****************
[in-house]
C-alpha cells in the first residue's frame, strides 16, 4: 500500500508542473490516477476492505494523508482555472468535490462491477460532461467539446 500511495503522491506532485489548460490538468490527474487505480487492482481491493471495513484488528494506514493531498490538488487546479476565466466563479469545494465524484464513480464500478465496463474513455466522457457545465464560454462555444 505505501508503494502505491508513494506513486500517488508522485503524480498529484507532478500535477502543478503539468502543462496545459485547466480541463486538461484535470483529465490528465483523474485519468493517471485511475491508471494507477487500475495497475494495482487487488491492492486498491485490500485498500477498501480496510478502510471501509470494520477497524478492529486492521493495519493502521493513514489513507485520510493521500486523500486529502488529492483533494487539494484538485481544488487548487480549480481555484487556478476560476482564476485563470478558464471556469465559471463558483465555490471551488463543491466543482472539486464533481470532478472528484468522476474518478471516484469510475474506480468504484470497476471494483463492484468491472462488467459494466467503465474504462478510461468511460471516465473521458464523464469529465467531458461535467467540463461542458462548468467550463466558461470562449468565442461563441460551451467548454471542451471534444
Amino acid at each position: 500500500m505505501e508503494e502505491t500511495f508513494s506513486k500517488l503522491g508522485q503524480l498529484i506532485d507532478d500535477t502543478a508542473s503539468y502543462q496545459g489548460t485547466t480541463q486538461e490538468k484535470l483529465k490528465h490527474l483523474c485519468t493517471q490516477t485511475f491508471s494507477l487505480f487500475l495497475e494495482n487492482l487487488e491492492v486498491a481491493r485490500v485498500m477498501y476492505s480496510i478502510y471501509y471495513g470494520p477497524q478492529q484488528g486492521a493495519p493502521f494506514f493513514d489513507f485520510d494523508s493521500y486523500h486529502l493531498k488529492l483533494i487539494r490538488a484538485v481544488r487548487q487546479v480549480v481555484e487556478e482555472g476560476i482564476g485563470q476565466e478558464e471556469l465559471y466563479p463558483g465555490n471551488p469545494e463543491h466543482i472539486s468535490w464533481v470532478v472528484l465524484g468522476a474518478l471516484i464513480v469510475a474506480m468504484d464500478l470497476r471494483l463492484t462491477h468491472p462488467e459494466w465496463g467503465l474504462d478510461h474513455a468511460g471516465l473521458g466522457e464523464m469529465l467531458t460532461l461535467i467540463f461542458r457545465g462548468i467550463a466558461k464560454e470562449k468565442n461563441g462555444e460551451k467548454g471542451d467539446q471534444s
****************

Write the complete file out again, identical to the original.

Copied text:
[in-house]
C-alpha cells in the first residue's frame, strides 16, 4: 500500500508542473490516477476492505494523508482555472468535490462491477460532461467539446 500511495503522491506532485489548460490538468490527474487505480487492482481491493471495513484488528494506514493531498490538488487546479476565466466563479469545494465524484464513480464500478465496463474513455466522457457545465464560454462555444 505505501508503494502505491508513494506513486500517488508522485503524480498529484507532478500535477502543478503539468502543462496545459485547466480541463486538461484535470483529465490528465483523474485519468493517471485511475491508471494507477487500475495497475494495482487487488491492492486498491485490500485498500477498501480496510478502510471501509470494520477497524478492529486492521493495519493502521493513514489513507485520510493521500486523500486529502488529492483533494487539494484538485481544488487548487480549480481555484487556478476560476482564476485563470478558464471556469465559471463558483465555490471551488463543491466543482472539486464533481470532478472528484468522476474518478471516484469510475474506480468504484470497476471494483463492484468491472462488467459494466467503465474504462478510461468511460471516465473521458464523464469529465467531458461535467467540463461542458462548468467550463466558461470562449468565442461563441460551451467548454471542451471534444
Amino acid at each position: 500500500m505505501e508503494e502505491t500511495f508513494s506513486k500517488l503522491g508522485q503524480l498529484i506532485d507532478d500535477t502543478a508542473s503539468y502543462q496545459g489548460t485547466t480541463q486538461e490538468k484535470l483529465k490528465h490527474l483523474c485519468t493517471q490516477t485511475f491508471s494507477l487505480f487500475l495497475e494495482n487492482l487487488e491492492v486498491a481491493r485490500v485498500m477498501y476492505s480496510i478502510y471501509y471495513g470494520p477497524q478492529q484488528g486492521a493495519p493502521f494506514f493513514d489513507f485520510d494523508s493521500y486523500h486529502l493531498k488529492l483533494i487539494r490538488a484538485v481544488r487548487q487546479v480549480v481555484e487556478e482555472g476560476i482564476g485563470q476565466e478558464e471556469l465559471y466563479p463558483g465555490n471551488p469545494e463543491h466543482i472539486s468535490w464533481v470532478v472528484l465524484g468522476a474518478l471516484i464513480v469510475a474506480m468504484d464500478l470497476r471494483l463492484t462491477h468491472p462488467e459494466w465496463g467503465l474504462d478510461h474513455a468511460g471516465l473521458g466522457e464523464m469529465l467531458t460532461l461535467i467540463f461542458r457545465g462548468i467550463a466558461k464560454e470562449k468565442n461563441g462555444e460551451k467548454g471542451d467539446q471534444s